Strip folding can be call “origami fringe” because it is a combination of paper folding and paper weaving. Nevertheless, many origami enthusiasts have embraced this form of paper art. In fact, some people include palm weaving in this genre of art.
Probably, the easiest and most well known example of strip folding is the Lucky Star. It is also called Chinese lucky star, dream star, wishing star, or simply origami star. When they are made in a variety of colors and arranged in layers, or set in clear glass bowls, they are visually stunning.
You can thread them into earrings & necklaces or use them as decorative packing peanuts. Lucky Stars can be strung together to make garland or serve as a beaded curtain of stars. A jar of lucky stars can be used as a guessing game similar to guessing the number of jelly beans in a jar. Many people, especially children, have been known to sit and fold hundreds of them: it can be a meditative process.
Though not as popular, a similar method of strip folding can be used to make Lucky Hearts (see below).
Moravian stars are also called: Froebel stars, German stars, Swedish stars, Polish star, Danish star, and other names such as origami star, or Christmas stars.
Historically the term Moravian star refers to a 3-dimensional spikey star that is illuminated during Advent and/or Christmas (particularly by Germans and people of Moravian descent). The original Moravian stars had 110 spikes but later a simpler, 26 spike star prevailed.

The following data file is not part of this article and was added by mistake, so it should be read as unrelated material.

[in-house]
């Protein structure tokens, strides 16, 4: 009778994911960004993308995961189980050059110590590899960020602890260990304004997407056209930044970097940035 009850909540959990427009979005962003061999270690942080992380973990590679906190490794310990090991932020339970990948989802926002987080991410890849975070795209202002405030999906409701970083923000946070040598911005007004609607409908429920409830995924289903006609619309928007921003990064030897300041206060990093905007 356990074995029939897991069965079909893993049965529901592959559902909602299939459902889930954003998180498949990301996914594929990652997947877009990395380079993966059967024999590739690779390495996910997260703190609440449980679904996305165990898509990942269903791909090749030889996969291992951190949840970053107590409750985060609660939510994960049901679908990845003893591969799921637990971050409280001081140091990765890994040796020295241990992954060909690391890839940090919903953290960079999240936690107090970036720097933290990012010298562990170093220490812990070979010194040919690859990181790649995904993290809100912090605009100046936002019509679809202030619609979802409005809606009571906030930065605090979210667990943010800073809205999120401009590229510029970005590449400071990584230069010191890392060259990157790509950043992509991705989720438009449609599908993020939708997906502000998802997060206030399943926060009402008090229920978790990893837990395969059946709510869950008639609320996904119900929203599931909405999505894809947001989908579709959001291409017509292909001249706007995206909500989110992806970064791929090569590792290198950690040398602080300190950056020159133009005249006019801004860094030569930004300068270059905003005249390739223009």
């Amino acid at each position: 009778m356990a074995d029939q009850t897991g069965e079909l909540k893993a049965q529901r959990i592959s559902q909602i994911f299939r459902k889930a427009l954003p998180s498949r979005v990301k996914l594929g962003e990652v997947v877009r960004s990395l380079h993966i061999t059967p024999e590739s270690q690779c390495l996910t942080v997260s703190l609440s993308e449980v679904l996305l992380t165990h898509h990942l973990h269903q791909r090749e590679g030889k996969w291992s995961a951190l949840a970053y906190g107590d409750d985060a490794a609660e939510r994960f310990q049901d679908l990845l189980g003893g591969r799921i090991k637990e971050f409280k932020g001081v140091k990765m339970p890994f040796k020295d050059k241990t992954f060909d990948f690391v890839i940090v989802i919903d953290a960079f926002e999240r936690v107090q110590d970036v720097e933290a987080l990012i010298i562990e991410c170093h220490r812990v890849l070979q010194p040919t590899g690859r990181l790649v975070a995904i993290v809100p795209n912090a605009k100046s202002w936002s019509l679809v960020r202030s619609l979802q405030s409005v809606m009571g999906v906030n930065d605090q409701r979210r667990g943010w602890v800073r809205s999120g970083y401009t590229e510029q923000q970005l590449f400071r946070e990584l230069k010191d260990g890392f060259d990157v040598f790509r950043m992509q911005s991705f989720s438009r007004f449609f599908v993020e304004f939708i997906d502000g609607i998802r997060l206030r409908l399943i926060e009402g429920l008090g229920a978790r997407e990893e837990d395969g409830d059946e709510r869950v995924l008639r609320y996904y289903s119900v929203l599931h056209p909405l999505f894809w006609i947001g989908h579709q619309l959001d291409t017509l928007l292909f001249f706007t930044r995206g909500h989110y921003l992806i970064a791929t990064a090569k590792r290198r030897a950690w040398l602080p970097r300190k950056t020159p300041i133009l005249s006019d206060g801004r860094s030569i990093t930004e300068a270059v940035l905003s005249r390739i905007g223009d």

The Moravian stars made by strip folding are still 3-dimensional, but are reduced to have 16 spikes. Four strips of paper are needed to make one star. They are a little more complicated than the lucky stars above; however, they are much more elegant. Sometimes, Moravian stars are dipped in wax and sprinkled with glitter. When dry, they are hung on Christmas trees. They can also be made into baskets, balls, home accents, and gift bows. [Photo from J Garner]
Geometric Forms and Polyhedra
Making polyhedra using strips of paper is also relatively popular. People who enjoy modular origami will also enjoy this type of strip folding since both will produce similar kinds of models. There are two ways to make polyhedra from strips of paper: snapology and knotology - both were developed by Heinz Strobl.
- Snapology: The term snapology was coined by Heinz Strobl and it involves cutting numerous strips of paper. One set of strips are folded into triangular prisms (these are the units or modules). The second set of strips are folded into snaps (connectors). Geometric forms are assembled by using the snaps to connect the units together.
Snapology is relatively easy to do and you can make a variety of polyhedra and other geometric shapes.
- get snapology instructions (H Rosciszewska-Narloch)
- see elaborate models made by Heinz Strobl here (Tina) and here (H Rosciszewska-Narloch)
- see a snapology egg here (G Bubniak) and here (H Rosciszewska-Narloch)
- Knotology: The word knotology was also coined by Heinz Strobl. He used this word when he first made polyhedra by tying knots in strips of paper. The knots formed flat pentagons similar to the lucky stars above. Read more from Paula Versnick's web site.
Later, knotology evolved to include models that were based on equilateral & isosceles triangles which are not knotted; however, the term knotology stayed.
In knotology, the strips of paper are creased to have a regular pattern such as a strip of squares, isosceles triangles, or quadrilaterals. The strips are then layered on one another and then weaved & plaited to make a model that is stable without the use of glue or tape. [Photos by J Blowers; strips are folded into quadrilaterals and then woven into "Starboss" and "Geodesic".]